A few photos taken during our visit to the Yorkshire Sculpture Park last Saturday.
Last Sunday we decided to drive over to the Yorkshire Sculpture Park. A new exhibition had opened the previous week that we wanted to see and it’s always nice to combine seeing good contemporary art with a walk through the Country park, especially on a sunny day.
The new exhibition is devoted to the work of an Italian artist, Giuseppe Penone. I’d seen an exhibition of his work in the gardens of the Rijksmuseum in Amsterdam a couple of years ago so was familiar with his work. Rather like David Nash, much of his work is created from trees, often integrating with other natural materials like rocks and marble. Like Nash he also casts trees and wood and bark in bronze.
As usual with the major YSP exhibitions, works were displayed both outdoors around the park and gardens and inside the Underground Gallery.
Pathway 6 (1986) – a bronze work of a human like figure made of bark growing out of a tree
Bifurcation (1991) – a bronze sculpture of a tree trunk with a handprint from which water flows – I’d seen this one in Amsterdam
Stone veins between the branches (2015), another work I’d seen in Amsterdam. A bronze tree trunk supporting a large granite block which has two smooth faces while the other two bear the drill marks made during the extraction of the block from the quarry
Lighting Struck tree (2012) – yet another work I’d seen in Amsterdam
One of the first works we saw in the Underground Gallery was In the Wood (2008). Here the artist had taken a block of wood and cut into it, carving back to a single tree ring so it appears as if a young sapling is emerging from the block.
The centrepiece that straddled the three rooms in the Gallery, Matrix (2015)was a large pine tree split in half along it’s length and then with the middle carved out following a tree ring. The two halves facing each other.
Other works in the first room were two marble works. Body of Stone – Branches (2016) has bronze branches that seem to be growing out of the stone
In a companion piece – Body of Stone – Grid (2016), the marble is covered by a metal grid which appears to eat into the stone
The works in the second room included With Eyes Closed (2009), a picture in which the artist’s eyes are rendered in thousands of acacia thorns.
and Skin of Graphite (2012) where graphite has been used to reproduce the pattern on the surface of the artist’s skin. Inspired by a visit to a Yorkshire coal mine in 1989, the work was produced by taking an impression directly from his skin, projecting the pattern formed onto a larger canvas and tracing over it, so magnifying the pattern.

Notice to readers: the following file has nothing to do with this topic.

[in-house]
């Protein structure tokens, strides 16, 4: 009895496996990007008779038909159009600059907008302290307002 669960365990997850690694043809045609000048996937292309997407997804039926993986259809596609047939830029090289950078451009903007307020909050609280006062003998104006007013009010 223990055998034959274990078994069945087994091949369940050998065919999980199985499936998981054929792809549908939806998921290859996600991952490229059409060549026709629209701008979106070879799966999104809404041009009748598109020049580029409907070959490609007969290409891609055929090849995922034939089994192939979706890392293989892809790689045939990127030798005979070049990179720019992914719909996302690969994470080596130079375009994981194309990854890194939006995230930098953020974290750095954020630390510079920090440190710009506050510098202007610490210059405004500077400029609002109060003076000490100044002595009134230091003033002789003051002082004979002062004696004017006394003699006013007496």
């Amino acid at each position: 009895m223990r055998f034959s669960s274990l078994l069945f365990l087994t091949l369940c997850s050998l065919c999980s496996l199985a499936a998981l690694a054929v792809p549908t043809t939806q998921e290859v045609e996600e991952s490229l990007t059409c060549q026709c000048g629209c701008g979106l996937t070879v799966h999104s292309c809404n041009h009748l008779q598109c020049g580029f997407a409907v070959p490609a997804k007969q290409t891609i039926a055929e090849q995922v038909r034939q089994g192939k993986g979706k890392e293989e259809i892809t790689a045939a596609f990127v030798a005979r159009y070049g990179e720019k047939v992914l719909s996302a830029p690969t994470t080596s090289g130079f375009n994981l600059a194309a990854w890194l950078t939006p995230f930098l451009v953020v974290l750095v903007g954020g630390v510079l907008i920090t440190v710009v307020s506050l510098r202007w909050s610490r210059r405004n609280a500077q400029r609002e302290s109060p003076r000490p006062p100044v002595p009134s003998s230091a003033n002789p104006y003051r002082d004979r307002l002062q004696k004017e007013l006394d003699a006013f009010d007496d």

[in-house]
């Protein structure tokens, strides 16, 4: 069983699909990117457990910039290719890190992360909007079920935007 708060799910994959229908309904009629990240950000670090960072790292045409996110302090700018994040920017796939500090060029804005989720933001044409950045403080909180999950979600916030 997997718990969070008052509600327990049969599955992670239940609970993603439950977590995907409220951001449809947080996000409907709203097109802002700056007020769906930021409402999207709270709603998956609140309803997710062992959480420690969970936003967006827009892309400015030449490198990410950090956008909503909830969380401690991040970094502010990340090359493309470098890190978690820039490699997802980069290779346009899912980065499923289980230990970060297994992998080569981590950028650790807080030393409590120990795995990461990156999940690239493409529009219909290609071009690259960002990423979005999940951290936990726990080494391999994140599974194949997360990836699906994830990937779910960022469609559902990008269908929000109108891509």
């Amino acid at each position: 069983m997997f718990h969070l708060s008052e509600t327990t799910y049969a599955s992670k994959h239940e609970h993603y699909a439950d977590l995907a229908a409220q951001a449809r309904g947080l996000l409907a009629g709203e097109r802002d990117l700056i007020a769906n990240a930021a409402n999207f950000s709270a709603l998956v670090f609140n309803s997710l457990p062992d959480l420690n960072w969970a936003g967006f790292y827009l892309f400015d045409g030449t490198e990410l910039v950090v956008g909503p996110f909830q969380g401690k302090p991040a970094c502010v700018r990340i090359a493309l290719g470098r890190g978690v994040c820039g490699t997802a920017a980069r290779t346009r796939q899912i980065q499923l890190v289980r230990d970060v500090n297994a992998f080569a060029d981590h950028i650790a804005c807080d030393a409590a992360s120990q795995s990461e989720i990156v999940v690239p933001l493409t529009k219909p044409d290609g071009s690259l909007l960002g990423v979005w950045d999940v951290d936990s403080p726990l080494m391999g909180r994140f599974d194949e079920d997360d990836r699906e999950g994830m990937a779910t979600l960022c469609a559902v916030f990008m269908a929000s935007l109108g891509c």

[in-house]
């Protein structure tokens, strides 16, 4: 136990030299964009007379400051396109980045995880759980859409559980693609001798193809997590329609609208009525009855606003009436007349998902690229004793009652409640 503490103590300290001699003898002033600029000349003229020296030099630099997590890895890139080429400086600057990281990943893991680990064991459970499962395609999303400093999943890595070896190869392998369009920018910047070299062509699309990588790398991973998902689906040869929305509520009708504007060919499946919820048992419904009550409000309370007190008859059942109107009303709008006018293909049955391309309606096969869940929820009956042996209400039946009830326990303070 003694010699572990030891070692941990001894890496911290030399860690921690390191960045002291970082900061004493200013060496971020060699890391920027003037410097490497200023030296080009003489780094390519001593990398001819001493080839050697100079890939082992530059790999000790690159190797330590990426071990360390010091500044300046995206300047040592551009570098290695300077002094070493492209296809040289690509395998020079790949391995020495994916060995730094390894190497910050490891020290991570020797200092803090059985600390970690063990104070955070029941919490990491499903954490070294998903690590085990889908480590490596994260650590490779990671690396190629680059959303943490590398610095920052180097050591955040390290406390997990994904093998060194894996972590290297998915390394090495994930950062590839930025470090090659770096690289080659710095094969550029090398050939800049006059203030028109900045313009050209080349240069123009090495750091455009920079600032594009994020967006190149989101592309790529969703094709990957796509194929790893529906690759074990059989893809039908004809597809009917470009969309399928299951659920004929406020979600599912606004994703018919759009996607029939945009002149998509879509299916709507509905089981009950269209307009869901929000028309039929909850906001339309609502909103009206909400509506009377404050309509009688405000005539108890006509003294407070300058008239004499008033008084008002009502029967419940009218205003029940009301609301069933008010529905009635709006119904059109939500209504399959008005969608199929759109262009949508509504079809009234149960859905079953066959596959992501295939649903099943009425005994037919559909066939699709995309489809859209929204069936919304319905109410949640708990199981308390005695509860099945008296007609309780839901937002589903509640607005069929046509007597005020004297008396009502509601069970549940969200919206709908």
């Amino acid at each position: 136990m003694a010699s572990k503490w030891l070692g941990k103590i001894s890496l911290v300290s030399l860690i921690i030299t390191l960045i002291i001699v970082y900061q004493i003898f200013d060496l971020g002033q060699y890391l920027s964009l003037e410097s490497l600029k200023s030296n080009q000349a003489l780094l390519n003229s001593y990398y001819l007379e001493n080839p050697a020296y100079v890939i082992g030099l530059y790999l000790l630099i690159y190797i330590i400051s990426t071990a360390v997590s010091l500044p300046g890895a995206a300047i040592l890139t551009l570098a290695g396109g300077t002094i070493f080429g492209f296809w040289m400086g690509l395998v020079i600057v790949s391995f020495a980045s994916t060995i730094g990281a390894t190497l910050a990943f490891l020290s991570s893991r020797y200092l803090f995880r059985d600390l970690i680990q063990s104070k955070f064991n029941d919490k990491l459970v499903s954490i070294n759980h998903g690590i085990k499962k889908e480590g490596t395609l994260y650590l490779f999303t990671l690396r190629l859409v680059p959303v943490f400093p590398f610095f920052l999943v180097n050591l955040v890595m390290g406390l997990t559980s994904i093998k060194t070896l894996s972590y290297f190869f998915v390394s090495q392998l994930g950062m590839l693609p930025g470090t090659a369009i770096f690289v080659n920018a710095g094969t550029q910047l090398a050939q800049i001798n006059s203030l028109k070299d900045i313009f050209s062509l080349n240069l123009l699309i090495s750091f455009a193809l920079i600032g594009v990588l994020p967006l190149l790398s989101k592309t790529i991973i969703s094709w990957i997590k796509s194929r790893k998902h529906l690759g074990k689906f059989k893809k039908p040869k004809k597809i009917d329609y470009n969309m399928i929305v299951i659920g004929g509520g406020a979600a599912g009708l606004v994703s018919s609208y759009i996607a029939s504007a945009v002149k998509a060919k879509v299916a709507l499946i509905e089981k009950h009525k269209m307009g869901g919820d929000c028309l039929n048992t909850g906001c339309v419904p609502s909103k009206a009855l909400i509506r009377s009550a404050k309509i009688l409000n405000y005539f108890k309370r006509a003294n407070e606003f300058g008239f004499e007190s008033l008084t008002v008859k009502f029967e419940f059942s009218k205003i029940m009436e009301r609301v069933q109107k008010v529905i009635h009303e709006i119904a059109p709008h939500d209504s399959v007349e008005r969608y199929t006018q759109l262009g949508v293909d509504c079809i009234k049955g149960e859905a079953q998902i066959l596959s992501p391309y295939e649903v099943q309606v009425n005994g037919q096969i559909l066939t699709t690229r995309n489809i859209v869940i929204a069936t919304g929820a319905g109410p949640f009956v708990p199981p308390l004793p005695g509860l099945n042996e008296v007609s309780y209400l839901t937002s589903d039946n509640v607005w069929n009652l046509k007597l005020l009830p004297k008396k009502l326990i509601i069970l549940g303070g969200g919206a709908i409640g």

Moving into the third room, the back wall was dominated by To breathe the shadow (2008) consisting of a collection of laurel leaves held in a mesh cage, with a bronze sculpture of a branch and an impression of the artist’s face in the centre
The left wall was covered with a drawing, Propogation (1998/2018) with an enlarged impression of the artist’s fingerprint at the centre
Another marvellous exhibition. We’re never disappointed by all of those we’ve seen at the YSP since our first visits about 10 years ago. And there was more to see (and write up!). The days always seem to disappear when we’re there. I’m certainly not a Telegraph reader, but looking at the review on their website I have to agree that
It all adds up to perhaps the best day out in British art.
Last year, when we were in Amsterdam for a short holiday, we saw an exhibition of sculptures by Joan Miro in the gardens of the Rijksmuseum. This year there was another exhibition of works by the Italian sculptor Giuseppe Penone. There were 18 sculptures displayed in the garden, with another 4 inside the main building.
Penone’s work – both his early performances, his sculptures, drawings and numerous writings – from the beginning of his artistic career (in 1968, as the youngest member of the Arte Povera movement), expresses a deep connection with nature and its inexorable forces. He is particularly fascinated by natural growth and processes of change, which are often obscured by people’s frenzied existence. Trees are the most important and recurring motif in his work, and also play a leading role in the Rijksmuseum exhibition.
And the “connection with nature” was clearly evident in the works on display which featured trees and rock
In this piece the marble has been carved in a way to resemble twisted tree roots or blood vessels which appear to be part of the stone. A fusion of animal or vegetable with mineral
This tree, cast in bronze, looks as if it has been struck by lightening revealing an inner golden core
An upside down tree
The leaves of root
This one was a little creepy
To breathe the shadow
These were my favourites pieces – Vegetal Gestures – anthropomorphic sculptures cast in bronze which made so it looks like they’re formed from bark